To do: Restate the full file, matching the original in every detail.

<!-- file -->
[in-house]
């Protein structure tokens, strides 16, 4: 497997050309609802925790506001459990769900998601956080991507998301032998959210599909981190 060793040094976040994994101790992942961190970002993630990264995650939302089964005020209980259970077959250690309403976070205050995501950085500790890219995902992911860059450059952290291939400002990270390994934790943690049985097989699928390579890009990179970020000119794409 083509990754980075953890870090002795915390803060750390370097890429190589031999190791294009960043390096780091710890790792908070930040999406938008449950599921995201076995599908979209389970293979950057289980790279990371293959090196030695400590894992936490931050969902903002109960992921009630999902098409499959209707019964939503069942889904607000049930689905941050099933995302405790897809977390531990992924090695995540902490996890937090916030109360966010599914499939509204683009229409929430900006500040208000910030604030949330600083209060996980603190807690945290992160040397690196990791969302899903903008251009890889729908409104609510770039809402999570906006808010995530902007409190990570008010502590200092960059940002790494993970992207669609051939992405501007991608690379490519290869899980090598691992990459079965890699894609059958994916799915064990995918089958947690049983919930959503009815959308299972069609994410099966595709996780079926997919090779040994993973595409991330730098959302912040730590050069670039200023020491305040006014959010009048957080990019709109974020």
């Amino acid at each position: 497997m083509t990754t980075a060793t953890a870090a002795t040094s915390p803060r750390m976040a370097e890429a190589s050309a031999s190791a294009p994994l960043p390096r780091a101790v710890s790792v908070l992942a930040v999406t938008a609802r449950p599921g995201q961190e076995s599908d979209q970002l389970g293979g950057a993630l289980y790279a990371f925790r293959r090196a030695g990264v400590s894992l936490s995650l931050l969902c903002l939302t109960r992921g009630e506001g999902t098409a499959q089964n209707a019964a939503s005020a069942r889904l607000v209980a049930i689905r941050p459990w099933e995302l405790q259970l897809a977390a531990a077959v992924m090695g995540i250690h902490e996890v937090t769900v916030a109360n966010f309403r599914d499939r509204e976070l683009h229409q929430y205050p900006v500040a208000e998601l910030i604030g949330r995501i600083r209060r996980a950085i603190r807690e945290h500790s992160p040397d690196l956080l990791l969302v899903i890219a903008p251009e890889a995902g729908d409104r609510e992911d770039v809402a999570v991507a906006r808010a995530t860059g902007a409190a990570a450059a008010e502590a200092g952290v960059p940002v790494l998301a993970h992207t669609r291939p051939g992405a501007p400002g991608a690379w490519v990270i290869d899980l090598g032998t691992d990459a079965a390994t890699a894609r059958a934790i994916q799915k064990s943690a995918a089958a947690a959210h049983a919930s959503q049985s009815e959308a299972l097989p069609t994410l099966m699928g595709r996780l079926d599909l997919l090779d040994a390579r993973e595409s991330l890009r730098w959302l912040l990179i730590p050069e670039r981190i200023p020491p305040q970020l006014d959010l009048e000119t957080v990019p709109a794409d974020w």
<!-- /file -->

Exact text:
[in-house]
């Protein structure tokens, strides 16, 4: 497997050309609802925790506001459990769900998601956080991507998301032998959210599909981190 060793040094976040994994101790992942961190970002993630990264995650939302089964005020209980259970077959250690309403976070205050995501950085500790890219995902992911860059450059952290291939400002990270390994934790943690049985097989699928390579890009990179970020000119794409 083509990754980075953890870090002795915390803060750390370097890429190589031999190791294009960043390096780091710890790792908070930040999406938008449950599921995201076995599908979209389970293979950057289980790279990371293959090196030695400590894992936490931050969902903002109960992921009630999902098409499959209707019964939503069942889904607000049930689905941050099933995302405790897809977390531990992924090695995540902490996890937090916030109360966010599914499939509204683009229409929430900006500040208000910030604030949330600083209060996980603190807690945290992160040397690196990791969302899903903008251009890889729908409104609510770039809402999570906006808010995530902007409190990570008010502590200092960059940002790494993970992207669609051939992405501007991608690379490519290869899980090598691992990459079965890699894609059958994916799915064990995918089958947690049983919930959503009815959308299972069609994410099966595709996780079926997919090779040994993973595409991330730098959302912040730590050069670039200023020491305040006014959010009048957080990019709109974020």
């Amino acid at each position: 497997m083509t990754t980075a060793t953890a870090a002795t040094s915390p803060r750390m976040a370097e890429a190589s050309a031999s190791a294009p994994l960043p390096r780091a101790v710890s790792v908070l992942a930040v999406t938008a609802r449950p599921g995201q961190e076995s599908d979209q970002l389970g293979g950057a993630l289980y790279a990371f925790r293959r090196a030695g990264v400590s894992l936490s995650l931050l969902c903002l939302t109960r992921g009630e506001g999902t098409a499959q089964n209707a019964a939503s005020a069942r889904l607000v209980a049930i689905r941050p459990w099933e995302l405790q259970l897809a977390a531990a077959v992924m090695g995540i250690h902490e996890v937090t769900v916030a109360n966010f309403r599914d499939r509204e976070l683009h229409q929430y205050p900006v500040a208000e998601l910030i604030g949330r995501i600083r209060r996980a950085i603190r807690e945290h500790s992160p040397d690196l956080l990791l969302v899903i890219a903008p251009e890889a995902g729908d409104r609510e992911d770039v809402a999570v991507a906006r808010a995530t860059g902007a409190a990570a450059a008010e502590a200092g952290v960059p940002v790494l998301a993970h992207t669609r291939p051939g992405a501007p400002g991608a690379w490519v990270i290869d899980l090598g032998t691992d990459a079965a390994t890699a894609r059958a934790i994916q799915k064990s943690a995918a089958a947690a959210h049983a919930s959503q049985s009815e959308a299972l097989p069609t994410l099966m699928g595709r996780l079926d599909l997919l090779d040994a390579r993973e595409s991330l890009r730098w959302l912040l990179i730590p050069e670039r981190i200023p020491p305040q970020l006014d959010l009048e000119t957080v990019p709109a794409d974020w």